Canada rolls out billion-dollar gender-equality initiatives in Jamaica
Canada is lending support to Jamaica in its push for gender equality with the launch of two new programmes at a cost of CDN$9.8 million (approximately J$1.12 billion).
The five-year programmes are dubbed WE-Talk and SAIL (Strengthening Access Inclusion and Leadership) for Sexual and Reproductive Health Rights (SRHR).
WE-Talk aims to contribute to the reduction of gender-based violence (GBV) in Jamaica, with a particular focus on women, girls, boys and other disadvantaged groups as victims by taking a behavioural-change approach through research and engagement.
SAIL will target adolescent girls and members of vulnerable communities, healthcare service providers, educators, parents, and community leaders to enhance the delivery of SRHR services.
Speaking at the launch of the initiatives on Friday at the Official Residence of Canada in St Andrew, Canadian High Commissioner Emina Tudakovic said the programmes would be implemented through partnerships with Canadian collaborators, local advocacy groups, and the ministries of gender, health and education.
While noting that Canada has a long history of supporting gender-equality initiatives in the Caribbean, Canada’s minister of international development, Harjit Sajjan, said programmes such as these are important in empowering vulnerable women and girls.
“We know that these barriers prevent women and girls from realising their full human rights,” he said. “Together, they will help to accelerate the end of gender-based violence and advance sexual reproductive human rights in Jamaica.”
National Parent Support Commission CEO Kaysia Kerr pointed to a recent UN Women study, which revealed that one in four Jamaican women is a victim of domestic abuse. She said programmes like these were instrumental in curbing this phenomenon.
“It is my sincere hope that though the great works being done to find solutions to combat GBV and initiatives which are focused on eliminating all sorts of violence against women and girls, our women and girls will realise their full potential in a violence-free, gender-responsive and inclusive way,” Kerr said.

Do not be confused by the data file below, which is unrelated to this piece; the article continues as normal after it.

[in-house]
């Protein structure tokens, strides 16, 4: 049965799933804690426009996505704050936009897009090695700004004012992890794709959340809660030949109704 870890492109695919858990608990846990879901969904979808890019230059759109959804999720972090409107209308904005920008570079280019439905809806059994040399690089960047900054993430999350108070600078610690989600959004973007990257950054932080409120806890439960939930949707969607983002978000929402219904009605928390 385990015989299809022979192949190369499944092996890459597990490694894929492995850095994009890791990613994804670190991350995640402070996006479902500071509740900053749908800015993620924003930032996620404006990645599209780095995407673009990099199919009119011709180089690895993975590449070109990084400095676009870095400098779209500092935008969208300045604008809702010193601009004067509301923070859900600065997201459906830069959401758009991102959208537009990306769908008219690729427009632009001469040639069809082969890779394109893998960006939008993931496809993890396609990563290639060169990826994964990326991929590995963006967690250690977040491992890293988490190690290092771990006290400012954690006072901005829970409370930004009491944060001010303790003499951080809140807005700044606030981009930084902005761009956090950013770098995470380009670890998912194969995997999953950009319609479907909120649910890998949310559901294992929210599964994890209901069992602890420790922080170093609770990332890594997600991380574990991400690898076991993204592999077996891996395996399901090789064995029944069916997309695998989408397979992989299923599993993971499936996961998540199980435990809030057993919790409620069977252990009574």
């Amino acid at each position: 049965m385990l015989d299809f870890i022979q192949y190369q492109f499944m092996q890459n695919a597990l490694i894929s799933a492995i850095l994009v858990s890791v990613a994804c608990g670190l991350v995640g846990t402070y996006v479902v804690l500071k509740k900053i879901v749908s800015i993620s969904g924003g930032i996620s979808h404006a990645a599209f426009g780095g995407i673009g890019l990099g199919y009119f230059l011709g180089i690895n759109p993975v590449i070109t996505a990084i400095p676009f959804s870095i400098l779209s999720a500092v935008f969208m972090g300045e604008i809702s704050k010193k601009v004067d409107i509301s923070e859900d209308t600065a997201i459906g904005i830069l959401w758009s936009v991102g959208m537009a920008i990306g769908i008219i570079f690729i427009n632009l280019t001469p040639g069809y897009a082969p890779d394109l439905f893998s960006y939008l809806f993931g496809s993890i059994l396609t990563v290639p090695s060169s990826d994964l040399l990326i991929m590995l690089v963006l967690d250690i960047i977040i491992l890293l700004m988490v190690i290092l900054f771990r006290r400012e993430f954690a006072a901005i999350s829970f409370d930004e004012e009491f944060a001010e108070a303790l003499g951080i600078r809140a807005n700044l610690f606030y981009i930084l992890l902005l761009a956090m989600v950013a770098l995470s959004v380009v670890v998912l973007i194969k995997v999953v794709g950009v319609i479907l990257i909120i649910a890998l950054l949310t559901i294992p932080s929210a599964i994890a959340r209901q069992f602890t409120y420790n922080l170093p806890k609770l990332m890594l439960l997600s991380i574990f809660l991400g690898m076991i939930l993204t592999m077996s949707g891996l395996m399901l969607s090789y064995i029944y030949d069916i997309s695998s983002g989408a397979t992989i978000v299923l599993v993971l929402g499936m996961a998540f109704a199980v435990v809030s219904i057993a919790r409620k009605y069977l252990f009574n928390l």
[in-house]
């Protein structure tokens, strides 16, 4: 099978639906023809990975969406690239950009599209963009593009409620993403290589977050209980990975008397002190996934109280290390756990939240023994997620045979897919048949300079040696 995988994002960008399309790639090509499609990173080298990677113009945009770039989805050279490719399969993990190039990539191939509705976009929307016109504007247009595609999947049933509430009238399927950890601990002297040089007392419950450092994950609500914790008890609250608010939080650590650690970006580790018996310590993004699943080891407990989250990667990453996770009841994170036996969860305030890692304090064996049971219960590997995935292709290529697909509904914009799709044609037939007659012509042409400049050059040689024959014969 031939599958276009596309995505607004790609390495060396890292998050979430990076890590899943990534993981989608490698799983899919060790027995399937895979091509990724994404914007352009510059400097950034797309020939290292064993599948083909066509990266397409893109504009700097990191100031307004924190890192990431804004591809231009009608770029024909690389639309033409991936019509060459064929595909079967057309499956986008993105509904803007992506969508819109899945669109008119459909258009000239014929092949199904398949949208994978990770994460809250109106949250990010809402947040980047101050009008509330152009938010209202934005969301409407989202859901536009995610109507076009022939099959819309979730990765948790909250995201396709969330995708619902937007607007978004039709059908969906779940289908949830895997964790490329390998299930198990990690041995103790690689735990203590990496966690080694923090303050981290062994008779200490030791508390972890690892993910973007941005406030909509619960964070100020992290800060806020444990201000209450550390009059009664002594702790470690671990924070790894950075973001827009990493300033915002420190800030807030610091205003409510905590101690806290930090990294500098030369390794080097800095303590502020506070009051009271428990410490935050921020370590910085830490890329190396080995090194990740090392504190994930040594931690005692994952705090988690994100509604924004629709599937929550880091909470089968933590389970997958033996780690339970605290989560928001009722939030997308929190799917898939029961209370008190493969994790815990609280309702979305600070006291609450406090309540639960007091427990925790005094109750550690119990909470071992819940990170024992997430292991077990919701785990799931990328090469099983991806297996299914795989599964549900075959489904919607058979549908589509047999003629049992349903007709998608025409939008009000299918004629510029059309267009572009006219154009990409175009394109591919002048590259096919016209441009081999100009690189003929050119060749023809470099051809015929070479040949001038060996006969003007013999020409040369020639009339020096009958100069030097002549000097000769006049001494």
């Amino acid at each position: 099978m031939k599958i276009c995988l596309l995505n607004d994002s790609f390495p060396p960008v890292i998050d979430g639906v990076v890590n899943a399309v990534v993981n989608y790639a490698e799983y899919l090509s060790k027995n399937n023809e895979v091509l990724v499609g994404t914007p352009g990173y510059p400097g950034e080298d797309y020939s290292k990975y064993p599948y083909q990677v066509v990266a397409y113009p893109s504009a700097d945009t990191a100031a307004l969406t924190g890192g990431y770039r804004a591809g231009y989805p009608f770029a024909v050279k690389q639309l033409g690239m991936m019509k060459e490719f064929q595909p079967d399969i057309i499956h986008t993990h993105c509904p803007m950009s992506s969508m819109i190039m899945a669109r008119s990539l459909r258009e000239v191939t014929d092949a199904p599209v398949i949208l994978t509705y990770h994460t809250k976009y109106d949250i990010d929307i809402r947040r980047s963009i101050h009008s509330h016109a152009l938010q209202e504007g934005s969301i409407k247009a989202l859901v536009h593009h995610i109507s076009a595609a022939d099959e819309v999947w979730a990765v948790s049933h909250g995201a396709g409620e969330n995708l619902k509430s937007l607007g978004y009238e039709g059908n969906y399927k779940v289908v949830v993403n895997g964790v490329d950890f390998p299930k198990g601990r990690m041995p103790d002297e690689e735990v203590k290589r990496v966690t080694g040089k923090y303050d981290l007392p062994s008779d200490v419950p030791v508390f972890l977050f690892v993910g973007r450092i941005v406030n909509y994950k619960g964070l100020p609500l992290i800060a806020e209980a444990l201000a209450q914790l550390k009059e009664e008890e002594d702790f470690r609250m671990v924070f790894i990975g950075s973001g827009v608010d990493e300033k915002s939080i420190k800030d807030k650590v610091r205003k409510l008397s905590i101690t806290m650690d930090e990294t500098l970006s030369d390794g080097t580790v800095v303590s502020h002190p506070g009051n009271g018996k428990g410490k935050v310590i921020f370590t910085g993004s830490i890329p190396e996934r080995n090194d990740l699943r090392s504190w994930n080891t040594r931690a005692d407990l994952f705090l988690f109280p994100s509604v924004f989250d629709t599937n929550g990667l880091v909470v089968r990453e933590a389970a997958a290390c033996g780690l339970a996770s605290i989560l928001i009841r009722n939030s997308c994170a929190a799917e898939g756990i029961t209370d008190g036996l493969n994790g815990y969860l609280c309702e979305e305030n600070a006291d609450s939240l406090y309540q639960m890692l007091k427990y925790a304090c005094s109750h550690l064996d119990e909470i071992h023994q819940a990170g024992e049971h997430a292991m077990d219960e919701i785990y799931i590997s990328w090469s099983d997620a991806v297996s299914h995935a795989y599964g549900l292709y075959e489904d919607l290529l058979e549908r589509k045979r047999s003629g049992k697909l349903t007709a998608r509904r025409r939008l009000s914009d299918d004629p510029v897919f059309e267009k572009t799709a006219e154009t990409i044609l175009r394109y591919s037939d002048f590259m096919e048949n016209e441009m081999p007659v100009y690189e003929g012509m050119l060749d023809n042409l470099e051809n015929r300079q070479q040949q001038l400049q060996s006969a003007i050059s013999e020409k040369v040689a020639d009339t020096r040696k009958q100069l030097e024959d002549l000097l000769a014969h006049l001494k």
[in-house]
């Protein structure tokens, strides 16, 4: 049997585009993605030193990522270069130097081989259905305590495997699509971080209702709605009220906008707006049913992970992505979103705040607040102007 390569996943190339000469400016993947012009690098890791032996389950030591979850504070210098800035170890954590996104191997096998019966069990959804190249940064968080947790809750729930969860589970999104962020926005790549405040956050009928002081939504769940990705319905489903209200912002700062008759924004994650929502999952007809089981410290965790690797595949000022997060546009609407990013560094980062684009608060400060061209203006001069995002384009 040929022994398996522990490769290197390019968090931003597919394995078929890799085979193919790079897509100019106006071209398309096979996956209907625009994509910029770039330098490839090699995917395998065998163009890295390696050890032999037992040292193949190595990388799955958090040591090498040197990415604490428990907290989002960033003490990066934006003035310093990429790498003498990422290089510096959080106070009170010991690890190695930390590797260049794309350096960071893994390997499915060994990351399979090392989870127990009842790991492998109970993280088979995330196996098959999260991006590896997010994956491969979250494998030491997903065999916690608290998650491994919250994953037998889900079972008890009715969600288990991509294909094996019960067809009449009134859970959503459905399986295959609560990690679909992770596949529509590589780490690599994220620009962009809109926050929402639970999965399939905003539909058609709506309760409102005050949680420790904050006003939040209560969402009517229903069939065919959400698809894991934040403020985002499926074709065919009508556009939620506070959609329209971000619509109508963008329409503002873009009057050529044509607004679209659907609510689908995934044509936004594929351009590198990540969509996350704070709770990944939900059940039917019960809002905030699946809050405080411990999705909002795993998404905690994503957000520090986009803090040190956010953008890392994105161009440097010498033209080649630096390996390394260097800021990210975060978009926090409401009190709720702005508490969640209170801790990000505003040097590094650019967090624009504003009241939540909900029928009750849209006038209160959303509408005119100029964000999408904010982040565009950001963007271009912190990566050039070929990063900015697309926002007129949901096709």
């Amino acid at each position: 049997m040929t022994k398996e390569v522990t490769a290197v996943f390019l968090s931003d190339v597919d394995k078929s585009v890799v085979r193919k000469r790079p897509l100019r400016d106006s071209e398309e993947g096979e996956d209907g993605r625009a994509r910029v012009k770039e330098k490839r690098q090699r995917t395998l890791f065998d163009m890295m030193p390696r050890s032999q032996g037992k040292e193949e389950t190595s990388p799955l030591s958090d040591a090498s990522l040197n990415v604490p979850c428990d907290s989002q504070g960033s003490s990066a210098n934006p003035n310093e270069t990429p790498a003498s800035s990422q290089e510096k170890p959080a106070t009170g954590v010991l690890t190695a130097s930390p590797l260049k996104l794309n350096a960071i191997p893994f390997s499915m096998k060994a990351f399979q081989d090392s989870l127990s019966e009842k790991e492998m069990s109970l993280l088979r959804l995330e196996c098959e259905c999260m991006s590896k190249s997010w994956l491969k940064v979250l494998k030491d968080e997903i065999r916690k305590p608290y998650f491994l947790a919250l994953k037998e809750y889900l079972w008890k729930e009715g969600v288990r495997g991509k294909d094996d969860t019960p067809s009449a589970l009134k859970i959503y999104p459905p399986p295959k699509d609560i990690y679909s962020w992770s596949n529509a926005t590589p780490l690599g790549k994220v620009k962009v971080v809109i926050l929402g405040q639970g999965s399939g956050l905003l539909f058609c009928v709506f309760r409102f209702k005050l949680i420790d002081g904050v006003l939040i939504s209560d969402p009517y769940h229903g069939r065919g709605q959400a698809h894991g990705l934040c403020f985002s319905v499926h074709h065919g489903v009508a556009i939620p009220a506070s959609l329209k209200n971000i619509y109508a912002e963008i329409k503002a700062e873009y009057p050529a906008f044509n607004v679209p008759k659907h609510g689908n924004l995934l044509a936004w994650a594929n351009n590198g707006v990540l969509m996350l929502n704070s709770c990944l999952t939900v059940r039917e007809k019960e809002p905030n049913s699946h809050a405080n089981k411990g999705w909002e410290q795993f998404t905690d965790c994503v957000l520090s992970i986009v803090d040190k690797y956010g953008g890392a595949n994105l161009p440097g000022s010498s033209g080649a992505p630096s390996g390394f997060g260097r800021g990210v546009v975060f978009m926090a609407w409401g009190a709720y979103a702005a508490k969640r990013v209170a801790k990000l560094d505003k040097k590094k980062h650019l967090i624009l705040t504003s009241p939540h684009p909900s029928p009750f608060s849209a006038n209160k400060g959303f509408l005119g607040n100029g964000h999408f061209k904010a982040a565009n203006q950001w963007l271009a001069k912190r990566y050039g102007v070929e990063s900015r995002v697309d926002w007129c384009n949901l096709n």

Juliet Cuthbert-Flynn, state minister in the Ministry of Health and Wellness, lauded Canada for its role in helping to develop Jamaica’s health sector, noting that programmes like these bolster the island’s capacity to deliver good-quality healthcare.
“Sexual and reproductive health is a main focus area of the government and the ministry is committed to universal access to SRHR, including family planning information and introduction of reproductive health into national programmes,” she said.
In this vein, she said that the government continues its work towards the completion of a sexual and reproductive health policy “as part of the effort to mitigate the many barriers that prevent access to services, especially among adolescent and vulnerable groups”.
She believes this is another step towards a healthier, gender-responsive and inclusive Jamaica.
“We, therefore, welcome this technical support to help to address, among other things, healthy sexual and reproductive health behaviours among adolescents, vulnerable and key populations, gender stereotyping, and discrimination and intimate partner violence. We remain very sensitive to the need for a broader effort to combat all forms of discrimination in order that members of vulnerable and key populations have access to health services across Jamaica,” she said.
Meanwhile, Gender Minister Olivia Grange noted that the programmes have great relevance as they directly support the country’s National Policy for Gender Equality.
“Gender equality should remain a primary focus for all Jamaicans,” Grange emphasised.